On 9/20/2013 1:22 PM, Chris de Morsella wrote:
>> A computation always takes a nonzero amount of energy to perform, theoretically you
can make the energy used be as close to zero as you like, but the less energy you use
the slower the calculation.
How does that square with the increased (well measured) energy efficiency per
fundamental unit of logic (single machine operation) -- it takes far less energy to
perform an elementary logic operation on a modern CPU than it did on say a CPU from ten
years ago (even if the modern CPU may suck down more total power -- it is performing far
Modern CPUs clearly are also operating at much higher speeds. I think you are not
factoring in the dimension of scale or the physical size of the logic
container/state-machine. As the size of a logic gate is scaled down it takes less energy
and can operate at a higher clock speed.
"For example, the early UNIVAC I <http://en.wikipedia.org/wiki/UNIVAC_I> computer
performed approximately 0.015 operations per watt-second (performing 1,905 operations
per second (OPS), while consuming 125 kW). The Fujitsu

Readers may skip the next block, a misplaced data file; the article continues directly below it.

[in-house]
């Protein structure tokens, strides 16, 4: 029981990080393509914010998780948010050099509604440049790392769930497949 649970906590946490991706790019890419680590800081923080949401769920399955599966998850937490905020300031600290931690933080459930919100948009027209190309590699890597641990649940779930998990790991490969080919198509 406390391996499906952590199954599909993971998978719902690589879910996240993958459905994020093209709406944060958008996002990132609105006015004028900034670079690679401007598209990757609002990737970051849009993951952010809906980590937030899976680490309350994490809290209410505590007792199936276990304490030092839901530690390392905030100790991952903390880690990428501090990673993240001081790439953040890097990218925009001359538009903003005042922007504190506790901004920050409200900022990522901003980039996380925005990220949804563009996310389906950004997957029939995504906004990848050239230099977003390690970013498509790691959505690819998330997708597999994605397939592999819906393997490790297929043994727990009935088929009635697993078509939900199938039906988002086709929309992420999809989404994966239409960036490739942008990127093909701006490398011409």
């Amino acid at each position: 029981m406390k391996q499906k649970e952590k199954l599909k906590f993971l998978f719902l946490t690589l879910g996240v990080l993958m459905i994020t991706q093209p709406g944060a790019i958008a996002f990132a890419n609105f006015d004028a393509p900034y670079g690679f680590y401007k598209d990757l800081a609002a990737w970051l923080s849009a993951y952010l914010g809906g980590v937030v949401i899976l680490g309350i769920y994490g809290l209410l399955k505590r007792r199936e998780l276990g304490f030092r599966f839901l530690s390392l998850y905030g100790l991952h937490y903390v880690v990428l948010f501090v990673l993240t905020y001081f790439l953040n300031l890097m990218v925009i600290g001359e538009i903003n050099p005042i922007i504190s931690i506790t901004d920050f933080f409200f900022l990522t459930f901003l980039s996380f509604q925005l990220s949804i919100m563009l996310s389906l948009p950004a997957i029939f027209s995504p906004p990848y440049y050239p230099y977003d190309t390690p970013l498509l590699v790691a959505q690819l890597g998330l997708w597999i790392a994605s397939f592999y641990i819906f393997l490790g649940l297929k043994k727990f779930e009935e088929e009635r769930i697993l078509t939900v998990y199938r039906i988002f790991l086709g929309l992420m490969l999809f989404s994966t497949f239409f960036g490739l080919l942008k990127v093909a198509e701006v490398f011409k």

<http://en.wikipedia.org/wiki/Fujitsu> FR-V <http://en.wikipedia.org/wiki/FR-V> VLIW
<http://en.wikipedia.org/wiki/Vector_processor> system on a chip
<http://en.wikipedia.org/wiki/System_on_a_chip> in the 4 FR550 core variant released
2005 performs 51 Giga-OPS with 3 watts of power consumption resulting in 17 billion
operations per watt-second.^
<http://en.wikipedia.org/wiki/Performance_per_watt#cite_note-2> This is an improvement
by*over a trillion times in 54 years*."
Size (or rather the lack of it) matters in this equation.
But there still a limit because entropy has to be dumped into the environment, which is
not at 0deg, if a register is to be erased.
But we are many orders of magnitude from the Landauer limit now - lots of room for
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